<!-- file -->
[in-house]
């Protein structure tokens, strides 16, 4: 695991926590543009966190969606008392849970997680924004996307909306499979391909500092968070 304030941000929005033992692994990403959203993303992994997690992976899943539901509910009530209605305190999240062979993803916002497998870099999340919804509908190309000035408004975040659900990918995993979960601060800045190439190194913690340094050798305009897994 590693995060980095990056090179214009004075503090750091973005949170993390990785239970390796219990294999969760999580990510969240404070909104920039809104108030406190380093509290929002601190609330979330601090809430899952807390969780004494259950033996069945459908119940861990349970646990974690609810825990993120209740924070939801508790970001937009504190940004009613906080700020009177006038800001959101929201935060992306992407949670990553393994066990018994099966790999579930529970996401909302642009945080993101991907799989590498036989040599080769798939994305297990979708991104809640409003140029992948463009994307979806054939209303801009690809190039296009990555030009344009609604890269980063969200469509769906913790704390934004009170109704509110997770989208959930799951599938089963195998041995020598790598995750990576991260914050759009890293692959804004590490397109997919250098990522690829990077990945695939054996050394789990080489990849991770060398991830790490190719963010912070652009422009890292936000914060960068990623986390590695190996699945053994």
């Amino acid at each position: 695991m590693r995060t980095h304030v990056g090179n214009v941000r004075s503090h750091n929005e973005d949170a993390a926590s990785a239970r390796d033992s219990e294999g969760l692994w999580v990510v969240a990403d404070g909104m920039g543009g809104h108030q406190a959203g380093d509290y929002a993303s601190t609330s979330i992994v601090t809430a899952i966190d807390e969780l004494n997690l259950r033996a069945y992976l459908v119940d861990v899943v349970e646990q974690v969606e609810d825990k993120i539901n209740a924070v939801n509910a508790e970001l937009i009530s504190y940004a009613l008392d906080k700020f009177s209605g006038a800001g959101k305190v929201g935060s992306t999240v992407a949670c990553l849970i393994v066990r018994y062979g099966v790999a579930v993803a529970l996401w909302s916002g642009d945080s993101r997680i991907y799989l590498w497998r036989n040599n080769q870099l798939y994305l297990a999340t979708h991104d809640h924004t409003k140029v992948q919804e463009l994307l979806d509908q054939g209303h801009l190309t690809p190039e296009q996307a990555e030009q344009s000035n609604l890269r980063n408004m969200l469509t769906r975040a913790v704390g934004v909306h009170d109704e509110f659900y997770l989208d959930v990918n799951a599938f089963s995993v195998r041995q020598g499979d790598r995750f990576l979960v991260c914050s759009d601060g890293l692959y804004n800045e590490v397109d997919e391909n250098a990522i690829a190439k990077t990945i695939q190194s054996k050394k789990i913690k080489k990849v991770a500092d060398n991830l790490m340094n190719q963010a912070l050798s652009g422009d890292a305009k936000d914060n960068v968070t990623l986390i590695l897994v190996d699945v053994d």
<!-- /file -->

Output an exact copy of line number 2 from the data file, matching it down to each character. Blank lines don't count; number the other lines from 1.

């Protein structure tokens, strides 16, 4: 695991926590543009966190969606008392849970997680924004996307909306499979391909500092968070 304030941000929005033992692994990403959203993303992994997690992976899943539901509910009530209605305190999240062979993803916002497998870099999340919804509908190309000035408004975040659900990918995993979960601060800045190439190194913690340094050798305009897994 590693995060980095990056090179214009004075503090750091973005949170993390990785239970390796219990294999969760999580990510969240404070909104920039809104108030406190380093509290929002601190609330979330601090809430899952807390969780004494259950033996069945459908119940861990349970646990974690609810825990993120209740924070939801508790970001937009504190940004009613906080700020009177006038800001959101929201935060992306992407949670990553393994066990018994099966790999579930529970996401909302642009945080993101991907799989590498036989040599080769798939994305297990979708991104809640409003140029992948463009994307979806054939209303801009690809190039296009990555030009344009609604890269980063969200469509769906913790704390934004009170109704509110997770989208959930799951599938089963195998041995020598790598995750990576991260914050759009890293692959804004590490397109997919250098990522690829990077990945695939054996050394789990080489990849991770060398991830790490190719963010912070652009422009890292936000914060960068990623986390590695190996699945053994």